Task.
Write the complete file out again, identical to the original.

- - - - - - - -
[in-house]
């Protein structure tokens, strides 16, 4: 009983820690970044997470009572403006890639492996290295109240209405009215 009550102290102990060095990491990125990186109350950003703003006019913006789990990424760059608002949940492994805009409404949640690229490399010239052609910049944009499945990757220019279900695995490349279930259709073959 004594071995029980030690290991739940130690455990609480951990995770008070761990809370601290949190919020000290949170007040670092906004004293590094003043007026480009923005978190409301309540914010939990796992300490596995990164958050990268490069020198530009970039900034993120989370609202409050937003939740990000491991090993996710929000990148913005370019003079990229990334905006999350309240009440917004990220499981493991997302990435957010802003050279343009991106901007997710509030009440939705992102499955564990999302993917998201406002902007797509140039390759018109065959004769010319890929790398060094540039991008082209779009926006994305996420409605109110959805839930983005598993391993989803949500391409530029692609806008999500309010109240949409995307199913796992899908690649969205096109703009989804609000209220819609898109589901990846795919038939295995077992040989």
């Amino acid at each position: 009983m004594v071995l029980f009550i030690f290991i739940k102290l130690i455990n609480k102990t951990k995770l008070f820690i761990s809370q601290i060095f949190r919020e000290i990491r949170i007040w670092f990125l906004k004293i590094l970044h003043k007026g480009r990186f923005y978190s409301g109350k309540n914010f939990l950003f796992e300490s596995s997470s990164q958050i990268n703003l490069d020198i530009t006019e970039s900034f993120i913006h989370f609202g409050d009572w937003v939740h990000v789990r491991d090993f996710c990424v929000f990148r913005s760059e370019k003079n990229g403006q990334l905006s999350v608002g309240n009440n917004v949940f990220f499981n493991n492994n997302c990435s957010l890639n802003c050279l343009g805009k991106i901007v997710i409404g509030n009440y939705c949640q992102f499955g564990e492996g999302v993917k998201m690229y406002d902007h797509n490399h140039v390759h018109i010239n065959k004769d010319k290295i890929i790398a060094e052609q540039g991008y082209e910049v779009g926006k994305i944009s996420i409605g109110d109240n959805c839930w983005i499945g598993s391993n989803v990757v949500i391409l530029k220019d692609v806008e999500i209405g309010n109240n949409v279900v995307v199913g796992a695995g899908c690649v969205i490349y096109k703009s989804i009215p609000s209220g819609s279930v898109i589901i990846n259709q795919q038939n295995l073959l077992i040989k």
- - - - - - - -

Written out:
[in-house]
């Protein structure tokens, strides 16, 4: 009983820690970044997470009572403006890639492996290295109240209405009215 009550102290102990060095990491990125990186109350950003703003006019913006789990990424760059608002949940492994805009409404949640690229490399010239052609910049944009499945990757220019279900695995490349279930259709073959 004594071995029980030690290991739940130690455990609480951990995770008070761990809370601290949190919020000290949170007040670092906004004293590094003043007026480009923005978190409301309540914010939990796992300490596995990164958050990268490069020198530009970039900034993120989370609202409050937003939740990000491991090993996710929000990148913005370019003079990229990334905006999350309240009440917004990220499981493991997302990435957010802003050279343009991106901007997710509030009440939705992102499955564990999302993917998201406002902007797509140039390759018109065959004769010319890929790398060094540039991008082209779009926006994305996420409605109110959805839930983005598993391993989803949500391409530029692609806008999500309010109240949409995307199913796992899908690649969205096109703009989804609000209220819609898109589901990846795919038939295995077992040989």
């Amino acid at each position: 009983m004594v071995l029980f009550i030690f290991i739940k102290l130690i455990n609480k102990t951990k995770l008070f820690i761990s809370q601290i060095f949190r919020e000290i990491r949170i007040w670092f990125l906004k004293i590094l970044h003043k007026g480009r990186f923005y978190s409301g109350k309540n914010f939990l950003f796992e300490s596995s997470s990164q958050i990268n703003l490069d020198i530009t006019e970039s900034f993120i913006h989370f609202g409050d009572w937003v939740h990000v789990r491991d090993f996710c990424v929000f990148r913005s760059e370019k003079n990229g403006q990334l905006s999350v608002g309240n009440n917004v949940f990220f499981n493991n492994n997302c990435s957010l890639n802003c050279l343009g805009k991106i901007v997710i409404g509030n009440y939705c949640q992102f499955g564990e492996g999302v993917k998201m690229y406002d902007h797509n490399h140039v390759h018109i010239n065959k004769d010319k290295i890929i790398a060094e052609q540039g991008y082209e910049v779009g926006k994305i944009s996420i409605g109110d109240n959805c839930w983005i499945g598993s391993n989803v990757v949500i391409l530029k220019d692609v806008e999500i209405g309010n109240n949409v279900v995307v199913g796992a695995g899908c690649v969205i490349y096109k703009s989804i009215p609000s209220g819609s279930v898109i589901i990846n259709q795919q038939n295995l073959l077992i040989k």